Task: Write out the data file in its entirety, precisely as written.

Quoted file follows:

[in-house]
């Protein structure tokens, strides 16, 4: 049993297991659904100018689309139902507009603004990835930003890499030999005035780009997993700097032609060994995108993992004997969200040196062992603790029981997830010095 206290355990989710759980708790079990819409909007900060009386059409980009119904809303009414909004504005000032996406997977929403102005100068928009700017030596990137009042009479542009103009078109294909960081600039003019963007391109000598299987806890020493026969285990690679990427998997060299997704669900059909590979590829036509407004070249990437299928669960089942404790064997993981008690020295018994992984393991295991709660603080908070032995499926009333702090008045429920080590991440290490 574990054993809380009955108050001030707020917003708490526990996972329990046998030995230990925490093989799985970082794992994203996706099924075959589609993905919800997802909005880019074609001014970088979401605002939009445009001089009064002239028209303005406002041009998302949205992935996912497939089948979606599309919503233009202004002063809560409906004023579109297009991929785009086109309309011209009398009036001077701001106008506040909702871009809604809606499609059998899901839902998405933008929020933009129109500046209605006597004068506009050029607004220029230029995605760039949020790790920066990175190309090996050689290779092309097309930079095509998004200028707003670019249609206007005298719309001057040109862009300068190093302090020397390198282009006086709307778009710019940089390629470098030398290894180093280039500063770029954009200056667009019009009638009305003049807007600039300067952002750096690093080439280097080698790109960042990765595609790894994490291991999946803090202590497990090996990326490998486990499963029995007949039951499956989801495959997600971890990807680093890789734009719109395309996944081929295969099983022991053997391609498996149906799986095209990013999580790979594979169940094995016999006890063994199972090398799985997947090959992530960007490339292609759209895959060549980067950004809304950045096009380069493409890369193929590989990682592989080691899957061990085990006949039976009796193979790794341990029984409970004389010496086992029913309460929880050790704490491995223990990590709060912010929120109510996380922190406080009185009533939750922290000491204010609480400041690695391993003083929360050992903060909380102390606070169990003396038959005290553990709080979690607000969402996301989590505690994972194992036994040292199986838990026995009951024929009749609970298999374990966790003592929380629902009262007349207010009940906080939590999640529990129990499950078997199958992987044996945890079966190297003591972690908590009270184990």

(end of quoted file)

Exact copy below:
[in-house]
């Protein structure tokens, strides 16, 4: 049993297991659904100018689309139902507009603004990835930003890499030999005035780009997993700097032609060994995108993992004997969200040196062992603790029981997830010095 206290355990989710759980708790079990819409909007900060009386059409980009119904809303009414909004504005000032996406997977929403102005100068928009700017030596990137009042009479542009103009078109294909960081600039003019963007391109000598299987806890020493026969285990690679990427998997060299997704669900059909590979590829036509407004070249990437299928669960089942404790064997993981008690020295018994992984393991295991709660603080908070032995499926009333702090008045429920080590991440290490 574990054993809380009955108050001030707020917003708490526990996972329990046998030995230990925490093989799985970082794992994203996706099924075959589609993905919800997802909005880019074609001014970088979401605002939009445009001089009064002239028209303005406002041009998302949205992935996912497939089948979606599309919503233009202004002063809560409906004023579109297009991929785009086109309309011209009398009036001077701001106008506040909702871009809604809606499609059998899901839902998405933008929020933009129109500046209605006597004068506009050029607004220029230029995605760039949020790790920066990175190309090996050689290779092309097309930079095509998004200028707003670019249609206007005298719309001057040109862009300068190093302090020397390198282009006086709307778009710019940089390629470098030398290894180093280039500063770029954009200056667009019009009638009305003049807007600039300067952002750096690093080439280097080698790109960042990765595609790894994490291991999946803090202590497990090996990326490998486990499963029995007949039951499956989801495959997600971890990807680093890789734009719109395309996944081929295969099983022991053997391609498996149906799986095209990013999580790979594979169940094995016999006890063994199972090398799985997947090959992530960007490339292609759209895959060549980067950004809304950045096009380069493409890369193929590989990682592989080691899957061990085990006949039976009796193979790794341990029984409970004389010496086992029913309460929880050790704490491995223990990590709060912010929120109510996380922190406080009185009533939750922290000491204010609480400041690695391993003083929360050992903060909380102390606070169990003396038959005290553990709080979690607000969402996301989590505690994972194992036994040292199986838990026995009951024929009749609970298999374990966790003592929380629902009262007349207010009940906080939590999640529990129990499950078997199958992987044996945890079966190297003591972690908590009270184990």